Boron Isotopes in Boninites Document Rapid Changes in Slab Inputs during Subduction Initiation
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How subduction-related magmatism starts at convergent plate margins is still poorly understood. Here we show that boron isotope variations in early-formed boninites from the Izu-Bonin arc, combined with radiogenic isotopes and elemental ratios document rapid (~0.5 to 1 Myr) changes in the sources and makeup of slab inputs as subduction begins. Heterogeneous hornblende-granulite facies melts from ocean crust gabbros ± basalts fluxed early melting to generate low silica boninites. Hydrous fluids from slab sediments and basalts later fluxed the low silica boninites mantle source to produce high silica boninites. Our results suggest that initially the uppermost parts of the slab were accreted near the nascent trench, perhaps related to early low-angle subduction. The rapid changes in slab inputs recorded in the boninites entail a steepening subduction angle and cooling of the plate interface, allowing for subduction of slab sediment and basalt, and generating hydrous fluids at lower slab temperatures.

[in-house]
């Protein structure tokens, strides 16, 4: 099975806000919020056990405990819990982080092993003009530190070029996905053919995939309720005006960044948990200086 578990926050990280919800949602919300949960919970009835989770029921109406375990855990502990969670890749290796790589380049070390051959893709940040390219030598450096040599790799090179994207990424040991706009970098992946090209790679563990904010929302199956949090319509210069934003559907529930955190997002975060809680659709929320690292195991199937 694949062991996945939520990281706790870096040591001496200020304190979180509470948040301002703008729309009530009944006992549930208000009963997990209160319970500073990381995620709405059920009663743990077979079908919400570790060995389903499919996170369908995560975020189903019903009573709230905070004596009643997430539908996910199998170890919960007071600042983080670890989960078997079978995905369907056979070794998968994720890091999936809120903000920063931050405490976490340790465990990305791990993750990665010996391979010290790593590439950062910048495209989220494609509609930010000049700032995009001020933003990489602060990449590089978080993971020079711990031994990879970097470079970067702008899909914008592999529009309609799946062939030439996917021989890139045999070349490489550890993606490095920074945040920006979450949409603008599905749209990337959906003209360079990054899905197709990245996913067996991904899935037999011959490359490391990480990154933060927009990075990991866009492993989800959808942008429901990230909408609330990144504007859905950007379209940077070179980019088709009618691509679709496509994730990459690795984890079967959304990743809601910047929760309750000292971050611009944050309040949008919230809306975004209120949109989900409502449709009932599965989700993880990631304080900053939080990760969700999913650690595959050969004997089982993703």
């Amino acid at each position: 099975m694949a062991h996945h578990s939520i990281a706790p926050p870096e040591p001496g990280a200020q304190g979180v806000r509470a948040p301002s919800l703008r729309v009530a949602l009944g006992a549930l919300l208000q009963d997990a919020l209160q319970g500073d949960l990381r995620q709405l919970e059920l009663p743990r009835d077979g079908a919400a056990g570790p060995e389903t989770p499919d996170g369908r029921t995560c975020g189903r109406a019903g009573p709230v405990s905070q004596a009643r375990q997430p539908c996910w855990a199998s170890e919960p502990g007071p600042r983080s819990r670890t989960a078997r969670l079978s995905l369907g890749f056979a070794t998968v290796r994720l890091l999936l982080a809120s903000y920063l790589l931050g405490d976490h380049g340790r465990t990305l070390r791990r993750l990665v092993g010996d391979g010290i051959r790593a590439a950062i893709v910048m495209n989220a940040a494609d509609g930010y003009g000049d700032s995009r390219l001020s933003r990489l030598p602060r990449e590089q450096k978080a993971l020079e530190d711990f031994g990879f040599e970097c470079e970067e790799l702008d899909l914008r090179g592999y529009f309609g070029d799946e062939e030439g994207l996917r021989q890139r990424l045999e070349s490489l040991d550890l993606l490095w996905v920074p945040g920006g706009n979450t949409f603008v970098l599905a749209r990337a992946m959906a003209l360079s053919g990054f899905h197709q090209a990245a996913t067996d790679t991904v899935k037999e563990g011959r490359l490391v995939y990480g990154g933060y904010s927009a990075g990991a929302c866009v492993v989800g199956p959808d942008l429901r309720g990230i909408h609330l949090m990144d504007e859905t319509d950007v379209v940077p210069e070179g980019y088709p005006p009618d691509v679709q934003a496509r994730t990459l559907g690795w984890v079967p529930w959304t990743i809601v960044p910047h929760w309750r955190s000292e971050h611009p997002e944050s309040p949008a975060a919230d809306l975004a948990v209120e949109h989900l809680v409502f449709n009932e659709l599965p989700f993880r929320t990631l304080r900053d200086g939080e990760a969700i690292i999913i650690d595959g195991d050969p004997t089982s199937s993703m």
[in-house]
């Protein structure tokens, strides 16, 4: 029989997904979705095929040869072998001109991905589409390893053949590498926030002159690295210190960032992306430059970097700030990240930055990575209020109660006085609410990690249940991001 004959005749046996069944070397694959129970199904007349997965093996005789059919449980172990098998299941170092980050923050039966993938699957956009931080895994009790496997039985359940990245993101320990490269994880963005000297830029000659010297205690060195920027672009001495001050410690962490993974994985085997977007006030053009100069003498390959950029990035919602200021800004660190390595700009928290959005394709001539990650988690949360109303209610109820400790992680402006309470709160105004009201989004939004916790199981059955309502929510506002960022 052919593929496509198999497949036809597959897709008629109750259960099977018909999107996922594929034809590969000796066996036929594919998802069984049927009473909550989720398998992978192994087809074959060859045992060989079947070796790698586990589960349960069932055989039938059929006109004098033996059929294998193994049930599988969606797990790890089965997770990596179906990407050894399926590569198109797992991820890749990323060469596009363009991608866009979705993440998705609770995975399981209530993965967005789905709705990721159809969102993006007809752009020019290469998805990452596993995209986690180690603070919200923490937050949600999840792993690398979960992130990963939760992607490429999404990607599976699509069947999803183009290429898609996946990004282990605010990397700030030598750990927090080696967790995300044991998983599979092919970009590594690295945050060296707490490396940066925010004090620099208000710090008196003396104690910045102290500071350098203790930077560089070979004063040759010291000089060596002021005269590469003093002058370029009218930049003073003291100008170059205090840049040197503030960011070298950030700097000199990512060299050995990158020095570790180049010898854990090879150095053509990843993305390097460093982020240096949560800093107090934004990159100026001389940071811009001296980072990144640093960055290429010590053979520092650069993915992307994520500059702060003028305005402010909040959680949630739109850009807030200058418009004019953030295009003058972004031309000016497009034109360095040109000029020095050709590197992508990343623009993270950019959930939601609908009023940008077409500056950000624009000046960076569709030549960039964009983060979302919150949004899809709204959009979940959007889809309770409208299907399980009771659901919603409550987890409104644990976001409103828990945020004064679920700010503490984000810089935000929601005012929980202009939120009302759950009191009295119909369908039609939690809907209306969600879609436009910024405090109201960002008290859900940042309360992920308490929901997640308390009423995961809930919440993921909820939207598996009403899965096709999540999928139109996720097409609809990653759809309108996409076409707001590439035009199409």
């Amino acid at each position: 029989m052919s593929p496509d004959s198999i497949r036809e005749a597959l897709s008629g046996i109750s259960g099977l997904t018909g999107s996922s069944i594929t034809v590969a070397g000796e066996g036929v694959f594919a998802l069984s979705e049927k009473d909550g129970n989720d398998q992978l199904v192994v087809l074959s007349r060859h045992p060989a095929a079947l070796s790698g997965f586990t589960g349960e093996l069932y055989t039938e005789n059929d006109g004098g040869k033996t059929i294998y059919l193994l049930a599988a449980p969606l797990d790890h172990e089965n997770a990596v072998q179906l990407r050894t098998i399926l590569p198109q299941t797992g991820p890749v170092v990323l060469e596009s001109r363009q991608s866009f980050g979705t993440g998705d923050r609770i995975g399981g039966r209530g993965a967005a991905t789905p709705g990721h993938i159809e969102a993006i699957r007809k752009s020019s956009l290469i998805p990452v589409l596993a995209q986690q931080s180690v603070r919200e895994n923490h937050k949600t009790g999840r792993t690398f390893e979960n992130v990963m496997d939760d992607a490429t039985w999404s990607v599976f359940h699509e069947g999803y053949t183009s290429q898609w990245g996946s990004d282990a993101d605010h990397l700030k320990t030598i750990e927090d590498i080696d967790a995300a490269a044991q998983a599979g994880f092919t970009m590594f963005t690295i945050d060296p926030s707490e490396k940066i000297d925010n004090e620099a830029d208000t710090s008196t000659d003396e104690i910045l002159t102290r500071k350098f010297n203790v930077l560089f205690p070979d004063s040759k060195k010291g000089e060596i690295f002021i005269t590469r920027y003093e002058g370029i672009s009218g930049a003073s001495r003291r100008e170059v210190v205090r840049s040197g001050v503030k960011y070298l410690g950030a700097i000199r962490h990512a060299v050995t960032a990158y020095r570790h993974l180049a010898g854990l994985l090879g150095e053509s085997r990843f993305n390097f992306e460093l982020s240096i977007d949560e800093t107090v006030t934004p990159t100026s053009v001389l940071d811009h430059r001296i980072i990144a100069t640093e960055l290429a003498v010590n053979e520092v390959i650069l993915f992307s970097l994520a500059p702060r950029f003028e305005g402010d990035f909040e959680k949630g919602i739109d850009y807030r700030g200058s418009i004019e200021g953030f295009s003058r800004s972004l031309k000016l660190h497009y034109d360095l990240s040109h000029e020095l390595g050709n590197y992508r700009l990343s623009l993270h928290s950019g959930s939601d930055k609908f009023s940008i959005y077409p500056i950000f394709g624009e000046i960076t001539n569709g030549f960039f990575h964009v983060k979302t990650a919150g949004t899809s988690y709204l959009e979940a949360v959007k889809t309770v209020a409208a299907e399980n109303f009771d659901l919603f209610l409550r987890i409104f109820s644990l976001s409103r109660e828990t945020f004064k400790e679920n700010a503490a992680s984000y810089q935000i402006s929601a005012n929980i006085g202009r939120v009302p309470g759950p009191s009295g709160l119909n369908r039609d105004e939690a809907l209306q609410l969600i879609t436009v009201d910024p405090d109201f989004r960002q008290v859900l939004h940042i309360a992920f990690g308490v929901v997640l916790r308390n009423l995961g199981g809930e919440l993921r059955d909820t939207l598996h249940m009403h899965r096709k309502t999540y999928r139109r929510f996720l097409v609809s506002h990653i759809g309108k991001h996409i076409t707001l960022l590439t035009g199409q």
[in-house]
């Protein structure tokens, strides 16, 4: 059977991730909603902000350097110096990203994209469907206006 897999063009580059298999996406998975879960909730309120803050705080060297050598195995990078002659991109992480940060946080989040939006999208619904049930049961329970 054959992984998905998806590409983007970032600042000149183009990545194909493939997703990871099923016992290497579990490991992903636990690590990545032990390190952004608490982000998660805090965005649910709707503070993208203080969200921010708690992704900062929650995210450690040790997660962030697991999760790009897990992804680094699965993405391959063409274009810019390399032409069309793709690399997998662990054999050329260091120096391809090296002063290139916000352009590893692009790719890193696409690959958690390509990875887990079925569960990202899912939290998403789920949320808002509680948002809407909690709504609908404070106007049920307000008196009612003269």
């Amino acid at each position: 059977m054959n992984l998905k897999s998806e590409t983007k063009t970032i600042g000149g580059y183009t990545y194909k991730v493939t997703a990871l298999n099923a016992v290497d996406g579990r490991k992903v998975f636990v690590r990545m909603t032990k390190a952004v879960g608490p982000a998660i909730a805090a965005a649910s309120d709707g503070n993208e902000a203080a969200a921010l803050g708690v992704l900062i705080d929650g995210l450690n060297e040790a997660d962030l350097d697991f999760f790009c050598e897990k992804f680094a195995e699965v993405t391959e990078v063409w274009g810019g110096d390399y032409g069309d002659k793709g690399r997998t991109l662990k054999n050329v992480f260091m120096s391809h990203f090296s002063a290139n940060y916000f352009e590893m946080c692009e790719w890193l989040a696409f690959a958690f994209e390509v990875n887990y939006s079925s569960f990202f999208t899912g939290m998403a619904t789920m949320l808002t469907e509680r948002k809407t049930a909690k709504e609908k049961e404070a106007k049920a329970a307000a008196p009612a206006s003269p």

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Citation / Publisher Attribution
Nature Communications, v. 13, art. 993
Scholar Commons Citation
Li, Hong-Yan; Li, Xiang; Ryan, Jeffrey G.; Zhang, Chao; and Xu, Yi-Gang, "Boron Isotopes in Boninites Document Rapid Changes in Slab Inputs during Subduction Initiation" (2022). School of Geosciences Faculty and Staff Publications. 2332.
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